The past few months have been really interesting in terms of culinary cultural progression here in the UK. We’ve witnessed an emergence of food trends that seem to pop up everywhere you look. You literally can’t chuck an empty food wrapper away without hitting a food blogger or some kind of clued-up slick Rick in a bow tie and braces. For many, fine dining has been shunted on to the back burner in favour of car parking lots, rooftops, greasy-Joe burger joints and the like. To an extent I’ve observed from the eaves, as some sort of highfalutin detached ironic observer, feigning pity for the poor souls who discuss the comparative merits of one sloppy pattie-stacked sandwich over another. Then as the surge in popularity of these culinary clip-joints reached what seemed like an apex I began to dip my toe in. It was a fairly chilly dip and left me none the wiser from the point of view of actual gourmet experience. At the risk of seeming dog-like, simply sniffing at the subject before cocking a leg on it, I began to think about what my position and that of the Culinary World Tour might be in all of this. Of course any of us who have travelled much will be familiar with various styles of street food, but who would have thought even five years ago that people would soon be making a living or even a sizeable hobby out of reviewing it?
One thing that is great about pop-ups is the ability to mingle and chat over food, although that’s not always exactly what you want is it? Just as you’re about to bite into a much needed sausage, some fatuous fruitcake bowls up to you: “Phil? Phil Connors?? It’s me Ned. Ned Ryerson. I did the whistling belly button trick at the high school talent show. Is that a Jumping Jefferson dog you got there? You gotta try the one with cucumber chipotle mayo it’s to die for.” Cut to a shot of Phil dropping said dog in a bin bag, gazing wistfully through the rabble of tin pan alley up to the hoity toities on civilization street as the brass bell dings merrily above a restaurant door.
The point is that at times all you need is a decent table, in a pleasant restaurant with linen tablecloths, napkins, polished glasses, crockery and cutlery, no queues, smiling service and not a Ryerson in sight. So it was with relish that I leaped at the chance to review William’s bar and bistro at St James’s hotel and club, Mayfair. A starker contrast in environments could scarcely be conceived, no?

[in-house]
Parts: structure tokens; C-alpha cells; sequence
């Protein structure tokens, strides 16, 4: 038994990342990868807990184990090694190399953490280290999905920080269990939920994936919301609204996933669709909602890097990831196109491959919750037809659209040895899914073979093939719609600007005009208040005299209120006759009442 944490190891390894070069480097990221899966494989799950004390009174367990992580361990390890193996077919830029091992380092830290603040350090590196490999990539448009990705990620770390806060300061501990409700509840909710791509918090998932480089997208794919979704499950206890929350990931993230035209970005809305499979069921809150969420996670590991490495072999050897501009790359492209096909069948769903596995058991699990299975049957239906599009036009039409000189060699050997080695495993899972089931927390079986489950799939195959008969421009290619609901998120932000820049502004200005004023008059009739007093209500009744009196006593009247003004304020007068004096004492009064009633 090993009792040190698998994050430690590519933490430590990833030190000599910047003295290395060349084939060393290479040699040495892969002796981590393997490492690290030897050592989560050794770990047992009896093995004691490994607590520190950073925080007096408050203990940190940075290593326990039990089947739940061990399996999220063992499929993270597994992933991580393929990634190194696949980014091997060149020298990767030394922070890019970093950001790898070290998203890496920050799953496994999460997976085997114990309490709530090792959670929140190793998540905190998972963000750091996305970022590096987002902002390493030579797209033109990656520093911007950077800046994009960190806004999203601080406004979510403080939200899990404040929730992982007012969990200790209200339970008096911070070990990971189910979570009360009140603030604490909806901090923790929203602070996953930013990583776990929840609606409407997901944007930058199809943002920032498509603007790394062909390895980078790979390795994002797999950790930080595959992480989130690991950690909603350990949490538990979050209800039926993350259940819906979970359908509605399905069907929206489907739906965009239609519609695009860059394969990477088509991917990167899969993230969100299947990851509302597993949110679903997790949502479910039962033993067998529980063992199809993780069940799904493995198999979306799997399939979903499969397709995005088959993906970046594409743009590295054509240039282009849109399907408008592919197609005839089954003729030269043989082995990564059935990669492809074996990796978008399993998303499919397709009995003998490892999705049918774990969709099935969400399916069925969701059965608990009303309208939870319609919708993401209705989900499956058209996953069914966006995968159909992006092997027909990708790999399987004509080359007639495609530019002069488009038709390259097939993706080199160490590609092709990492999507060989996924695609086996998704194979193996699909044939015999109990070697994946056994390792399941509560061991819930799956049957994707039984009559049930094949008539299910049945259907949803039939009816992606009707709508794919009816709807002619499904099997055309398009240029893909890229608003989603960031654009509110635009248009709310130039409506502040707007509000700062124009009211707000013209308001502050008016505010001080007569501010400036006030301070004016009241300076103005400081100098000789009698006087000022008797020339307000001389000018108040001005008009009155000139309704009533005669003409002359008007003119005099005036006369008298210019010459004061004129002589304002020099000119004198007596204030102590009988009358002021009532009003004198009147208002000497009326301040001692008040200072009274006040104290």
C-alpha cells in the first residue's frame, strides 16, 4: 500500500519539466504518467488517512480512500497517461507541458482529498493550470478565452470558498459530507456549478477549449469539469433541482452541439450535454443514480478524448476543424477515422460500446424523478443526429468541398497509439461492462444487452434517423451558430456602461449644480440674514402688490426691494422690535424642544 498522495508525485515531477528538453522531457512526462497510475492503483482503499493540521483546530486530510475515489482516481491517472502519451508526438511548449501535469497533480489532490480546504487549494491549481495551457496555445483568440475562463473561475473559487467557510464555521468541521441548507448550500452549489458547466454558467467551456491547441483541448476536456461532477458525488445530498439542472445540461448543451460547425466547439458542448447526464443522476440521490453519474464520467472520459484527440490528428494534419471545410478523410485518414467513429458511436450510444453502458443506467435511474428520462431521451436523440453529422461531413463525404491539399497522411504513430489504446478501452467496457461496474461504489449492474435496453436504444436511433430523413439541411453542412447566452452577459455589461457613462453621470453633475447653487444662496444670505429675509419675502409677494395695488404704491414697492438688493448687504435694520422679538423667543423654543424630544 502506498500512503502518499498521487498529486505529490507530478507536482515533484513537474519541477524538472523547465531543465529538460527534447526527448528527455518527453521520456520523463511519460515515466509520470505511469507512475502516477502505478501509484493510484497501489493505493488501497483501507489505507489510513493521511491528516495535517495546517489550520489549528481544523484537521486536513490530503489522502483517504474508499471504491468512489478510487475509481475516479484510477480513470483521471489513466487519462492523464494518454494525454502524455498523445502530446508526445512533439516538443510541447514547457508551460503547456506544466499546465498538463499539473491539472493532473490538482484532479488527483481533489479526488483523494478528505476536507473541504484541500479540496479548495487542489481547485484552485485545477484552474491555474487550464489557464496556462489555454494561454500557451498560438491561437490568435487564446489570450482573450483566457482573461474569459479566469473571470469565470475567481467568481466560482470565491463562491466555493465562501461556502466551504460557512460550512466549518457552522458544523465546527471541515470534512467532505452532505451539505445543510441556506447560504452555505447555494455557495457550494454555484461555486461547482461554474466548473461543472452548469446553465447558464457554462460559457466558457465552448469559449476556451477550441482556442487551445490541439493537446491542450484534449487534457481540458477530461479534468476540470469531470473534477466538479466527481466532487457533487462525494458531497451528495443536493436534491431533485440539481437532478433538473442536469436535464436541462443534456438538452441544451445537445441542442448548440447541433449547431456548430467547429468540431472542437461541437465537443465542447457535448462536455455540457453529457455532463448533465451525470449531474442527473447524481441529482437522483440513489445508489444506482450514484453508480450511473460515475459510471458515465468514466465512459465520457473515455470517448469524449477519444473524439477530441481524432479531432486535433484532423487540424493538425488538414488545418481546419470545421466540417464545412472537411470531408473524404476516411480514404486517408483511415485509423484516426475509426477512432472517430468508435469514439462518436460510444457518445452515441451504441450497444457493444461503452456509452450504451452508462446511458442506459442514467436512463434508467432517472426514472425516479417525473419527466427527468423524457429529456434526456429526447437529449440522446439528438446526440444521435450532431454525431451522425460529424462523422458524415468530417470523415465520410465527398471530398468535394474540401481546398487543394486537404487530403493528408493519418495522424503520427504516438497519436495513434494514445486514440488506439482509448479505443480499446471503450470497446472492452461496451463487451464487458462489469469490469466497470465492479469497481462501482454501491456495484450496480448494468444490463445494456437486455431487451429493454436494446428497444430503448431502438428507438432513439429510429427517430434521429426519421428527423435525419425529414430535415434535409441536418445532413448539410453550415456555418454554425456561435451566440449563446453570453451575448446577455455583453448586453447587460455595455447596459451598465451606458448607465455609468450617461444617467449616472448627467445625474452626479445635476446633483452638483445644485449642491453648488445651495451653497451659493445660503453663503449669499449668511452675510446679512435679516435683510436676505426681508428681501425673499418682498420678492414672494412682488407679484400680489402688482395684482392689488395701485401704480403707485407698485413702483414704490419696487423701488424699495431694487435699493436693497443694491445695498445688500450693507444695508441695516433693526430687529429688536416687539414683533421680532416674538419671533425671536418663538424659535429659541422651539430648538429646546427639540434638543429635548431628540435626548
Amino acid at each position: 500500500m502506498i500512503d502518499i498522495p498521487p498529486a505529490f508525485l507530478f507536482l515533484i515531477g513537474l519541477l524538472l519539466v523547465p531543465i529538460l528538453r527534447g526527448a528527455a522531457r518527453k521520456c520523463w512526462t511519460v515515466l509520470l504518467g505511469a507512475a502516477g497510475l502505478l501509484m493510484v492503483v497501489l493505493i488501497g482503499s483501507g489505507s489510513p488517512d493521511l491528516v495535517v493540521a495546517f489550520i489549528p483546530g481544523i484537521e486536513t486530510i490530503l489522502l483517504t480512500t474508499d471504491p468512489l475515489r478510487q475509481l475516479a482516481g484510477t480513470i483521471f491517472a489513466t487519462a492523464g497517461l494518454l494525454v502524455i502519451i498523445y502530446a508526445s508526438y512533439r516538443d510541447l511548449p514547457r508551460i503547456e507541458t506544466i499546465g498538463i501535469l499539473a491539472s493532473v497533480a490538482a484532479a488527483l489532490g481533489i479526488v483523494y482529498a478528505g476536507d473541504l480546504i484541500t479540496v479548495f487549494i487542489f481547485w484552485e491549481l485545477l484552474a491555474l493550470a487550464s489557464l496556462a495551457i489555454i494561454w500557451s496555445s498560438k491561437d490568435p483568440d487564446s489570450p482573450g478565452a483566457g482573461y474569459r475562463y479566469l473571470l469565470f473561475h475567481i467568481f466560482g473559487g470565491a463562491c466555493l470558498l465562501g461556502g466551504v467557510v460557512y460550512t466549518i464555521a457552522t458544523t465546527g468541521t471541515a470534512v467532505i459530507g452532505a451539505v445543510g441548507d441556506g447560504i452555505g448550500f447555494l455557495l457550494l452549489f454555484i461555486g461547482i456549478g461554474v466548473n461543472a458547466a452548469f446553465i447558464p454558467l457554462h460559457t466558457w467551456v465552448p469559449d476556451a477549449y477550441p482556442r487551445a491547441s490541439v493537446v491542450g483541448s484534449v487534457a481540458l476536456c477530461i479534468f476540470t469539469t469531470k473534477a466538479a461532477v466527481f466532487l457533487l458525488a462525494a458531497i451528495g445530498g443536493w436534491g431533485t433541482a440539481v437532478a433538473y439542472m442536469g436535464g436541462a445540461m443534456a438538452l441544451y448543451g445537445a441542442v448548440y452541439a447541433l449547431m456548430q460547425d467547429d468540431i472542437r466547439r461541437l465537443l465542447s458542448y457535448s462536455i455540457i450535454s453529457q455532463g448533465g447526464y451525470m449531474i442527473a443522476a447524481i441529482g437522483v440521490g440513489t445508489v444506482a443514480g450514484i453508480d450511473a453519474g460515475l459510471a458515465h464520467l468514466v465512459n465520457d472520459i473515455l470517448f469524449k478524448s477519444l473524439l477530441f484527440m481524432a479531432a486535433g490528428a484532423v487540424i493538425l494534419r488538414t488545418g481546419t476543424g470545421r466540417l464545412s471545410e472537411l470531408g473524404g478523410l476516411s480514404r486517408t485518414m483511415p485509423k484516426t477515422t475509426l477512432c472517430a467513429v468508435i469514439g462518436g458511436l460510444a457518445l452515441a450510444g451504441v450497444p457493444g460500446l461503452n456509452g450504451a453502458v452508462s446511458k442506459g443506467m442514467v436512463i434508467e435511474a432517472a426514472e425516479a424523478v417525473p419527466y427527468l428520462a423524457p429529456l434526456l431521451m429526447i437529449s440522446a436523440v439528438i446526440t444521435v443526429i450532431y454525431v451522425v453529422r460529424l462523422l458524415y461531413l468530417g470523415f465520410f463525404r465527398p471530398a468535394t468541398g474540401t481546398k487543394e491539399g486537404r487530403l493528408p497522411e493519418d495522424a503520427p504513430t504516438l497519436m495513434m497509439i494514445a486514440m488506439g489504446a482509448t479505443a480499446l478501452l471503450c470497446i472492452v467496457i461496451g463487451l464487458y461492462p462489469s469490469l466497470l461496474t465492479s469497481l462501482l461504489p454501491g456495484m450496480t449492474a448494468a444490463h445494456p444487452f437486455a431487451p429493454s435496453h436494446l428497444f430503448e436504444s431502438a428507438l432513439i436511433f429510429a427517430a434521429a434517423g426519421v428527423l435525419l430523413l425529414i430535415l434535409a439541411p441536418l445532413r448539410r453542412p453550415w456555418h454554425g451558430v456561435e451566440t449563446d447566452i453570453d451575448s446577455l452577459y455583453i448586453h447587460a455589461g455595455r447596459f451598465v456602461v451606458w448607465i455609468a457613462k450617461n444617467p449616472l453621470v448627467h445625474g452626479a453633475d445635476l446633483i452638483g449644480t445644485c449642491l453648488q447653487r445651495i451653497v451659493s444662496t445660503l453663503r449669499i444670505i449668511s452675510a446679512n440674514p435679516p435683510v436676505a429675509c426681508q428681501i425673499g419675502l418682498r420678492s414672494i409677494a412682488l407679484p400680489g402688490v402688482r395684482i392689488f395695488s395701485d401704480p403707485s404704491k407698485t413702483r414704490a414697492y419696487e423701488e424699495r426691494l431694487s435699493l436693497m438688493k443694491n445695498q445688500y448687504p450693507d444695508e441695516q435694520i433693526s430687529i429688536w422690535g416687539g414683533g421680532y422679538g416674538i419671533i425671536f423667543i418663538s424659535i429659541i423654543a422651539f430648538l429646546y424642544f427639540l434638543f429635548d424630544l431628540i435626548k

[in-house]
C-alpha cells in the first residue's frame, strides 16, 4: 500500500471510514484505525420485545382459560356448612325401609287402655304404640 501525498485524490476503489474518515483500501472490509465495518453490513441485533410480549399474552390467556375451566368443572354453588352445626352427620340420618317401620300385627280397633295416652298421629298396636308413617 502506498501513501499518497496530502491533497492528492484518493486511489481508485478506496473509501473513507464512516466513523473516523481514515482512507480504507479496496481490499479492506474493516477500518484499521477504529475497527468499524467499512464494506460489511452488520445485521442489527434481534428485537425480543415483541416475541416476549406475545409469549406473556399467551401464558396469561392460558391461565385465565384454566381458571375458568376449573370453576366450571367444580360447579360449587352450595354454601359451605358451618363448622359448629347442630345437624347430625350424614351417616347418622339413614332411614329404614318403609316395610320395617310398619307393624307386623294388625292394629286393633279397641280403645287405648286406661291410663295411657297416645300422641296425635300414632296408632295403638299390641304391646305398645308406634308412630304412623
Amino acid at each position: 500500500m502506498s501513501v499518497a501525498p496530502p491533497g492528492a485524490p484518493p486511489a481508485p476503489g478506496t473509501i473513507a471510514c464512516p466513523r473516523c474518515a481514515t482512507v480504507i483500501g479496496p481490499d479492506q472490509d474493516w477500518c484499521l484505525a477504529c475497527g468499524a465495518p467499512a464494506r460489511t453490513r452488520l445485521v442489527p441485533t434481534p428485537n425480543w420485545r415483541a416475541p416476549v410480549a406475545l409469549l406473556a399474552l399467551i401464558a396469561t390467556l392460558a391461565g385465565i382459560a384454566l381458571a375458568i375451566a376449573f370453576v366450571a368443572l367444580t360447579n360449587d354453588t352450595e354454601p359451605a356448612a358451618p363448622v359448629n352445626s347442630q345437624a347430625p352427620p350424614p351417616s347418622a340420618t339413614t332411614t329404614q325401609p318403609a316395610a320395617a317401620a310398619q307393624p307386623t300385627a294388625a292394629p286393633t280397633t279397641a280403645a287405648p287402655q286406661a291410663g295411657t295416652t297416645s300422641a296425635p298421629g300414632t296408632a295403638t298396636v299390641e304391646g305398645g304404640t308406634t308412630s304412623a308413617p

The mere prospect of such sophistication had me more eager than a pack of hounds baying at the scent, especially having just finished a fairly gruelling audition for The Taste. Yes, yet another cookery program on tv and you might well ask why. I’m presuming that The Taste is to food as The Voice is to music and at this point I’m beginning to realise why they didn’t select me, but more of that later. William’s was exactly the respite I was looking for. The freezer box of chargrilled skirt steak, samphire and lotus root and marmalade martini black cardamom chocolate cheesecake nonsense I’d lugged around Bloomsbury was politely taken from me by a man in a coat and tails. The bar is sumptuous and has, as you would expect, an extensive cocktail and wine list. Lighting is pleasantly subdued. One’s feet sink so deep into the pile carpet that you must raise your voice in order to be heard. I made a beeline for a mint julep in Donleavy fashion: every tulip is a julep and this mint is meant for me. Chilled pewter sat proudly on glossed glass.
Although the bistro menu offers more basic fare than that of the adjoining restaurant Seven Park Place, which boasts the accolade of being the smallest Michelin starred restaurant in the UK at a capacity of 29 covers, preparation is still overseen by William and is of a high standard. I chose Uig lodge smoked salmon as a starter, an unusual choice of dish for me as it’s hardly adventurous but the quality seemed exceptional, and I figured William would know something I didn’t. He did. It’s fantastically light and delicate though of course a mound of freshly baked brown bread and lashings of butter didn’t exactly stifle the experience.
Main was a wiener schnitzel and my wing man took the sirloin. Both dishes were faultless, but what really makes the experience here is the atmosphere, the simultaneous grandeur and snugness of it all. Wine was flowing like the Rhine, the staff were highly attentive and by the end of the evening quite frankly I didn’t want to leave. Of course, they had thought of this before I had, so we were ushered on through to the lounge for digestifs and to while away the remainder.
It’s a perfect location for exploring the West End of London, being a stone’s throw from theatre land too, so there really isn’t anything for a visitor to London not to love about this ever so slightly hidden gem.
My advice: book it.